Fri, 04 Aug 2023
North Dakota is not a place I think about much, but it crossed paths with me twice in July.
Last month I suddenly developed a burning need to know: if we were to rank the U.S. states by height of highest waterfall, which state would rank last? Thanks to the Wonders of the Internet I was able to satisfy this craving in short order. Delaware is the ⸢winner⸣, being both very small and very flat.
In looking into this, I also encountered the highest waterfall in North Dakota, Mineral Springs Waterfall. (North Dakota is also noted for being rather flat. It is in the Great Plains region of North America.)
The thing I want you to know, though, is that they include this ridiculous picture on the web site:
Wow, pathetic. As Lorrie said, “it looks like a pipe burst.”
I am not sure I trust the WWD. It seems to have been abandoned. I wrote to all their advertised contact addresses to try to get them to add Wadhams Falls, but received no response.
Doug Burgum is some rich asshole, also the current governor of North Dakota, who wants to be the Republican candidate for president in the upcoming election.
To qualify for the TV debate next month, one of the bars he had to clear was to have received donations from 40,000 individuals, including at least 200 from each of 20 states. But how to get people to donate? Who outside of North Dakota has heard of Doug Burgum? Certainly I had not.
If you're a rich asshole, the solution is obvious: just buy them. For a while (and possibly still) Burgum was promising new donors to his campaign a $20 debit card in return for a donation of any size.
Upside: Get lots of free media coverage, some from channels like NPR that would normally ignore you. Fifty thousand new people on your mailing list. Get onstage in the debate. And it costs only a million dollars. Money well spent!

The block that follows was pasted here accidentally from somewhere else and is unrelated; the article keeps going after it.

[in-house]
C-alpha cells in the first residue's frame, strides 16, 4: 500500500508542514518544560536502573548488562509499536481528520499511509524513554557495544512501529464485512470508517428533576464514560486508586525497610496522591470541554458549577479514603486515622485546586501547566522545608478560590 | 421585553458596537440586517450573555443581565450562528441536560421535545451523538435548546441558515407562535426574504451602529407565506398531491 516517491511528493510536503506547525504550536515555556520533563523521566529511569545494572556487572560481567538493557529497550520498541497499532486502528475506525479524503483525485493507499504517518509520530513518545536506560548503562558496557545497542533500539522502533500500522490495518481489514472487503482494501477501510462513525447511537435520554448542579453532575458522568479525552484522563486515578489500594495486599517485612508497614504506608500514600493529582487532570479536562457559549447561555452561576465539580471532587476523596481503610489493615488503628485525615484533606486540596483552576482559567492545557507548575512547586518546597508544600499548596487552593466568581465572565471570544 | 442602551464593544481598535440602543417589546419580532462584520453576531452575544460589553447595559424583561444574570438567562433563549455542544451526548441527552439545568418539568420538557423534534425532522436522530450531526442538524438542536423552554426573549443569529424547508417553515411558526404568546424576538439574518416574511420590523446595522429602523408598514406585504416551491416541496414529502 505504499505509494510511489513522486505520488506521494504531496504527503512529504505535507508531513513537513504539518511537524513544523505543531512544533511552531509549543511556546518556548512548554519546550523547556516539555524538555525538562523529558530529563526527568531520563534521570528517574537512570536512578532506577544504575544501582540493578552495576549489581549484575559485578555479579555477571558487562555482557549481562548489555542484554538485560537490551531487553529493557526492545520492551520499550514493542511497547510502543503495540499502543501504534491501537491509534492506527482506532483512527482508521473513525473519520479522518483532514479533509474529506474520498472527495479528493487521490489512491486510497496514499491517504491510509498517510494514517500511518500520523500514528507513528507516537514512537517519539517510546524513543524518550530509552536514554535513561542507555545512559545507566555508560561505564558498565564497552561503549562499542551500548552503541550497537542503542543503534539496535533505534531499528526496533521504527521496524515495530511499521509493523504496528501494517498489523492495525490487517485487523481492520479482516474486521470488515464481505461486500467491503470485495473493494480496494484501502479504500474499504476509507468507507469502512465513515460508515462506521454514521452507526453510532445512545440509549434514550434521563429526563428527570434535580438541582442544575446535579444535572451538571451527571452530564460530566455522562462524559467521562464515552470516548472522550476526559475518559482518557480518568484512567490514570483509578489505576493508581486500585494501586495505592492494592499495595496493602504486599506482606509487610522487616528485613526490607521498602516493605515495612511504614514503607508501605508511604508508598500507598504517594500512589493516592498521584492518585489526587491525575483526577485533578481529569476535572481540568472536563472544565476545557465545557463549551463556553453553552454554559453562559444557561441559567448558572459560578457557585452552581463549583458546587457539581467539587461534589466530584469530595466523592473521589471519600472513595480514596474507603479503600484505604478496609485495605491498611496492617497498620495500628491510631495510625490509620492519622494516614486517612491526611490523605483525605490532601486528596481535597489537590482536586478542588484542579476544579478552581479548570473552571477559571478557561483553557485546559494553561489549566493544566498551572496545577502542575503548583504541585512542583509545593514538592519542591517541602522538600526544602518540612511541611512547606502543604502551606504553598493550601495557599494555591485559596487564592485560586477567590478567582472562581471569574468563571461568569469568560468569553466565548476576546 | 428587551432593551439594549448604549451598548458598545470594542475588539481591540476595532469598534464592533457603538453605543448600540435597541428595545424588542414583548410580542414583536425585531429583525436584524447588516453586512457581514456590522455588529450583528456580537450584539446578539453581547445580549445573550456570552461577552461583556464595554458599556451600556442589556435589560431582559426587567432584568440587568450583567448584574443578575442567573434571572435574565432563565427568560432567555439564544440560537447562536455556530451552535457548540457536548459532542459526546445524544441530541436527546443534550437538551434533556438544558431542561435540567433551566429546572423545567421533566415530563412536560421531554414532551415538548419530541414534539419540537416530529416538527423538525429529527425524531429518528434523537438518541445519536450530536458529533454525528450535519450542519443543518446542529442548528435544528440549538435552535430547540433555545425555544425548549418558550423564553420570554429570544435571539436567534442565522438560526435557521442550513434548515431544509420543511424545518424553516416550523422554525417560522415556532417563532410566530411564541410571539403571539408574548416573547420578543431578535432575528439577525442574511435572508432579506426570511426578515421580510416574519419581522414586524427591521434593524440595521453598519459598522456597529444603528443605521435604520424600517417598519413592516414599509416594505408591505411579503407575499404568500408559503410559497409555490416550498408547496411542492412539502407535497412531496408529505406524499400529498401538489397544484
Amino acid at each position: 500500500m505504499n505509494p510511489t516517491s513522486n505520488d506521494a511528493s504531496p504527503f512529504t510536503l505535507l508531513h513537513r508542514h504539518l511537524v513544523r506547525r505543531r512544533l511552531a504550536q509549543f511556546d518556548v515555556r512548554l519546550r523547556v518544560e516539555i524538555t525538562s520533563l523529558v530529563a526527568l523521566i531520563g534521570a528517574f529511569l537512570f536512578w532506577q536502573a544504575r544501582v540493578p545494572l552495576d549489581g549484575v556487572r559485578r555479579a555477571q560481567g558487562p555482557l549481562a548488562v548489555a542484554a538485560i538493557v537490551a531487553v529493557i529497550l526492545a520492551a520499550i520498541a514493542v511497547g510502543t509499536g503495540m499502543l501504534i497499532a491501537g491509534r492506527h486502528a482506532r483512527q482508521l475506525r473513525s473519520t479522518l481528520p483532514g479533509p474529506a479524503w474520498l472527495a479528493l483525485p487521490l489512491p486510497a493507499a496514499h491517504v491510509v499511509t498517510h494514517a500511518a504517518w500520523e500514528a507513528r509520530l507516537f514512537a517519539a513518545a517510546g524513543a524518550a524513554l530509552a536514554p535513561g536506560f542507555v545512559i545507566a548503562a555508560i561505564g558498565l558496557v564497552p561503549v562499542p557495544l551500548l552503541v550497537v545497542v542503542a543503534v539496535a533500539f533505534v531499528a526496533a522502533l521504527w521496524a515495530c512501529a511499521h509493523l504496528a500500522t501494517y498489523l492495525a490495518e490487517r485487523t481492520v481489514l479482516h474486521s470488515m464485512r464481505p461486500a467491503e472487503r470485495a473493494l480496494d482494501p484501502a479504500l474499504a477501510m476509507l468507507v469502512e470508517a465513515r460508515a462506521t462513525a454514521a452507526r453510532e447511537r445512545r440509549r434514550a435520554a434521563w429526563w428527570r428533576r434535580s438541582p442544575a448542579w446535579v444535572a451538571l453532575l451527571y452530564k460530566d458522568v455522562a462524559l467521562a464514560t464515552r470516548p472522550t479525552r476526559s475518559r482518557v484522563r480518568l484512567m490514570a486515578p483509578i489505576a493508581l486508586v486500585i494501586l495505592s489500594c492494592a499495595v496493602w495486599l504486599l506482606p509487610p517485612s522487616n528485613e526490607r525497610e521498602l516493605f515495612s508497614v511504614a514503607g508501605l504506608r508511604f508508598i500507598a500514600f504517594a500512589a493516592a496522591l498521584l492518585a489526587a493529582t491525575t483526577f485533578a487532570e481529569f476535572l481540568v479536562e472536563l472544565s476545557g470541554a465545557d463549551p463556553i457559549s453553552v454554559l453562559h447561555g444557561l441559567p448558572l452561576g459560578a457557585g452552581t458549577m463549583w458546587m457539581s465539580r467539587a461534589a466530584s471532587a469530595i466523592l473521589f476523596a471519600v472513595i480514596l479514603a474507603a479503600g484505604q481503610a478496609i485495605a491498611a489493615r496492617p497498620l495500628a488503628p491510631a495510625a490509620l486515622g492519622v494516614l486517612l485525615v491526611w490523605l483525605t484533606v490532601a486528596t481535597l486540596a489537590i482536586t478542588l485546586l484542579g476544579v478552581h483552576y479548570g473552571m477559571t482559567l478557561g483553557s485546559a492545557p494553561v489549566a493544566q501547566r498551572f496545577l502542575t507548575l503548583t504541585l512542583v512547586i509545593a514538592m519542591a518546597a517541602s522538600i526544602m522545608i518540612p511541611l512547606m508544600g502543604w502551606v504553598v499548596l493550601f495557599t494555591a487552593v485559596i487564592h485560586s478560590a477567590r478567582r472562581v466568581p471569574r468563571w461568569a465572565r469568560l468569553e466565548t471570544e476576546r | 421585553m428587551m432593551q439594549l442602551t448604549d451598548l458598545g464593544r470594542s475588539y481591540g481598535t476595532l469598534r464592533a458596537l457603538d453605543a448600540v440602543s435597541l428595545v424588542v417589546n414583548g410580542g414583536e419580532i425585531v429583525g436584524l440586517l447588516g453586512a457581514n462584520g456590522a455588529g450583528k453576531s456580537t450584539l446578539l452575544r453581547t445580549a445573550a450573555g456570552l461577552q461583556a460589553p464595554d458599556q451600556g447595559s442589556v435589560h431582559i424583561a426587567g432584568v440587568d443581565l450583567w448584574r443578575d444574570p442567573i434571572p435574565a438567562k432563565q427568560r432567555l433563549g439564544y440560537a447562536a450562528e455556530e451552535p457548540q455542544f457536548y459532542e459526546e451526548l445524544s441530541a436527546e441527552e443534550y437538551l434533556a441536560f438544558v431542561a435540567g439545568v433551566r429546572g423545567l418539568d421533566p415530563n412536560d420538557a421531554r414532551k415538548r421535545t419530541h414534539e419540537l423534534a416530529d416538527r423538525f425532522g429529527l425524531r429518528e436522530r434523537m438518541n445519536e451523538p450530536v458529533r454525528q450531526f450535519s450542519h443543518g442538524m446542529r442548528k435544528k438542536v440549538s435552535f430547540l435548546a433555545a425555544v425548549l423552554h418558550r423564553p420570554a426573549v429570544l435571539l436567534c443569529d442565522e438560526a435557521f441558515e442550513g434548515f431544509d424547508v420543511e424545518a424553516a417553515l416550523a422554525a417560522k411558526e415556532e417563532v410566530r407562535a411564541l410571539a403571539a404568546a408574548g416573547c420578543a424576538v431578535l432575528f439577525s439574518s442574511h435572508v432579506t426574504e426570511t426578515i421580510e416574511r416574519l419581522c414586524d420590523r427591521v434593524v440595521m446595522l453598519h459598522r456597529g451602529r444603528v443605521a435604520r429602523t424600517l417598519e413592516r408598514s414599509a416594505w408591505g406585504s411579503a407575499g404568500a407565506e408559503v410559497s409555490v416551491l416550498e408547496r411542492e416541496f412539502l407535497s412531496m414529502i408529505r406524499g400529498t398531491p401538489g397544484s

Downside: Reimbursing people for campaign donations is illegal, normally because it would allow a single donor to evade the limits on individual political contributions. Which is what this is, although not for that reason; here it is the campaign itself reimbursing the contributions.
Anyway, I was happy to take Doug Burgum's money. (A middle-class lesson I tried to instill into the kids: when someone offers you free money, say yes.) I donated $1, received the promised gift card timely, and immediately transferred the money to my transit card.
I was not able to think of a convincing argument against this:
Taking Doug Burgum's $19 was time well-spent, I would do it again.
Addendum: North Dakota tourism
Out of curiosity about the attractions of North Dakota tourism, I spent a little while browsing the North Dakota tourism web site, wondering if the rest of it was as pitiful and apologetic as the waterfall page.
No! They did a great job of selling me on North Dakota tourism. The top three items on the “Things to Do” page are plausible and attractive:
Good stuff. I had hoped to visit anyway, and the web site has gotten me excited to do it.